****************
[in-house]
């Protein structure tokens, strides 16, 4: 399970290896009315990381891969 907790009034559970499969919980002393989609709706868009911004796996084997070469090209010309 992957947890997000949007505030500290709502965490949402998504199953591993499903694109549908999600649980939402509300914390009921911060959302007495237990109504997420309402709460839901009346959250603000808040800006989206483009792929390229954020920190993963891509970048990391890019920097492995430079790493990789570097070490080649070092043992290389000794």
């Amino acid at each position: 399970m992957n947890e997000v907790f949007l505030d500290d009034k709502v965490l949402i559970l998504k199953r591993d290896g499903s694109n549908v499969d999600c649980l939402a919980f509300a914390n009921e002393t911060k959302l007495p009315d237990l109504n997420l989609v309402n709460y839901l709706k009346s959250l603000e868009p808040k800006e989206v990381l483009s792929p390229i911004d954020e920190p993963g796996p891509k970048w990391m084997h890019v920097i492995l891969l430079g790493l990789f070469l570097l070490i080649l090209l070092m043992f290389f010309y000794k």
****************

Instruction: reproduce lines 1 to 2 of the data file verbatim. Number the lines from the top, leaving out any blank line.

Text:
[in-house]
């Protein structure tokens, strides 16, 4: 399970290896009315990381891969 907790009034559970499969919980002393989609709706868009911004796996084997070469090209010309 992957947890997000949007505030500290709502965490949402998504199953591993499903694109549908999600649980939402509300914390009921911060959302007495237990109504997420309402709460839901009346959250603000808040800006989206483009792929390229954020920190993963891509970048990391890019920097492995430079790493990789570097070490080649070092043992290389000794």